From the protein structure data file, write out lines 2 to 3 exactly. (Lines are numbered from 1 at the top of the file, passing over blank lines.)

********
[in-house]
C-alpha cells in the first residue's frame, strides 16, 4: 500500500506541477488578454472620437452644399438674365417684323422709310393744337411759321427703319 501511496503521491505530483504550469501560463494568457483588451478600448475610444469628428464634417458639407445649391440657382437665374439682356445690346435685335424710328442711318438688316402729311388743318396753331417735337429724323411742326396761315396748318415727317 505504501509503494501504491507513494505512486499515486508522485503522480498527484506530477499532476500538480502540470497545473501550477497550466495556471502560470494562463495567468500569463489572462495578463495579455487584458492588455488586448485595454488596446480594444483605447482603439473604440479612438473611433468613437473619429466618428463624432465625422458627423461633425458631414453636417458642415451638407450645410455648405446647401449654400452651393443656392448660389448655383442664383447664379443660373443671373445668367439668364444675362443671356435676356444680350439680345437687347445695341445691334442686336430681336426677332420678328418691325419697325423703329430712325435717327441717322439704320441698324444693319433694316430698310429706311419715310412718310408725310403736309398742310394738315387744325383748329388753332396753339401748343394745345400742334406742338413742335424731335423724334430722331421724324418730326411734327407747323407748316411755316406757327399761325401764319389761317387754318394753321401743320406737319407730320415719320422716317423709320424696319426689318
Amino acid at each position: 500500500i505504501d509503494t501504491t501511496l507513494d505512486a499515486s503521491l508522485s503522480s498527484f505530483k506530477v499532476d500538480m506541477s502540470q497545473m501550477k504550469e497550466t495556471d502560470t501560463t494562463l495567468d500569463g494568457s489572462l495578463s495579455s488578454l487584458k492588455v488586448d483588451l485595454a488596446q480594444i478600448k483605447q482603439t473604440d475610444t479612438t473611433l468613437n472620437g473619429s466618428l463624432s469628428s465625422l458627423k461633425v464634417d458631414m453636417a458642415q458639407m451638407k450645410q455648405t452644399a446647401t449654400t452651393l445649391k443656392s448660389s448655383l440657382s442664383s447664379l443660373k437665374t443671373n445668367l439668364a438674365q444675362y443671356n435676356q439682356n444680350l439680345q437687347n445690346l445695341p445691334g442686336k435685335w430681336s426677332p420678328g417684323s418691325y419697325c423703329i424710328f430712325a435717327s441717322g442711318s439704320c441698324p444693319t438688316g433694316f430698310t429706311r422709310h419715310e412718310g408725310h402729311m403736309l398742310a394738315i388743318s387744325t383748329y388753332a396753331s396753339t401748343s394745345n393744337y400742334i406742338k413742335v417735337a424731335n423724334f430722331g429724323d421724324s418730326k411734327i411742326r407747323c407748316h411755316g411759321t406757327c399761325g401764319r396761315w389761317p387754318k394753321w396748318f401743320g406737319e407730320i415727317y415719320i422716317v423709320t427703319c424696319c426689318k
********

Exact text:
C-alpha cells in the first residue's frame, strides 16, 4: 500500500506541477488578454472620437452644399438674365417684323422709310393744337411759321427703319 501511496503521491505530483504550469501560463494568457483588451478600448475610444469628428464634417458639407445649391440657382437665374439682356445690346435685335424710328442711318438688316402729311388743318396753331417735337429724323411742326396761315396748318415727317 505504501509503494501504491507513494505512486499515486508522485503522480498527484506530477499532476500538480502540470497545473501550477497550466495556471502560470494562463495567468500569463489572462495578463495579455487584458492588455488586448485595454488596446480594444483605447482603439473604440479612438473611433468613437473619429466618428463624432465625422458627423461633425458631414453636417458642415451638407450645410455648405446647401449654400452651393443656392448660389448655383442664383447664379443660373443671373445668367439668364444675362443671356435676356444680350439680345437687347445695341445691334442686336430681336426677332420678328418691325419697325423703329430712325435717327441717322439704320441698324444693319433694316430698310429706311419715310412718310408725310403736309398742310394738315387744325383748329388753332396753339401748343394745345400742334406742338413742335424731335423724334430722331421724324418730326411734327407747323407748316411755316406757327399761325401764319389761317387754318394753321401743320406737319407730320415719320422716317423709320424696319426689318
Amino acid at each position: 500500500i505504501d509503494t501504491t501511496l507513494d505512486a499515486s503521491l508522485s503522480s498527484f505530483k506530477v499532476d500538480m506541477s502540470q497545473m501550477k504550469e497550466t495556471d502560470t501560463t494562463l495567468d500569463g494568457s489572462l495578463s495579455s488578454l487584458k492588455v488586448d483588451l485595454a488596446q480594444i478600448k483605447q482603439t473604440d475610444t479612438t473611433l468613437n472620437g473619429s466618428l463624432s469628428s465625422l458627423k461633425v464634417d458631414m453636417a458642415q458639407m451638407k450645410q455648405t452644399a446647401t449654400t452651393l445649391k443656392s448660389s448655383l440657382s442664383s447664379l443660373k437665374t443671373n445668367l439668364a438674365q444675362y443671356n435676356q439682356n444680350l439680345q437687347n445690346l445695341p445691334g442686336k435685335w430681336s426677332p420678328g417684323s418691325y419697325c423703329i424710328f430712325a435717327s441717322g442711318s439704320c441698324p444693319t438688316g433694316f430698310t429706311r422709310h419715310e412718310g408725310h402729311m403736309l398742310a394738315i388743318s387744325t383748329y388753332a396753331s396753339t401748343s394745345n393744337y400742334i406742338k413742335v417735337a424731335n423724334f430722331g429724323d421724324s418730326k411734327i411742326r407747323c407748316h411755316g411759321t406757327c399761325g401764319r396761315w389761317p387754318k394753321w396748318f401743320g406737319e407730320i415727317y415719320i422716317v423709320t427703319c424696319c426689318k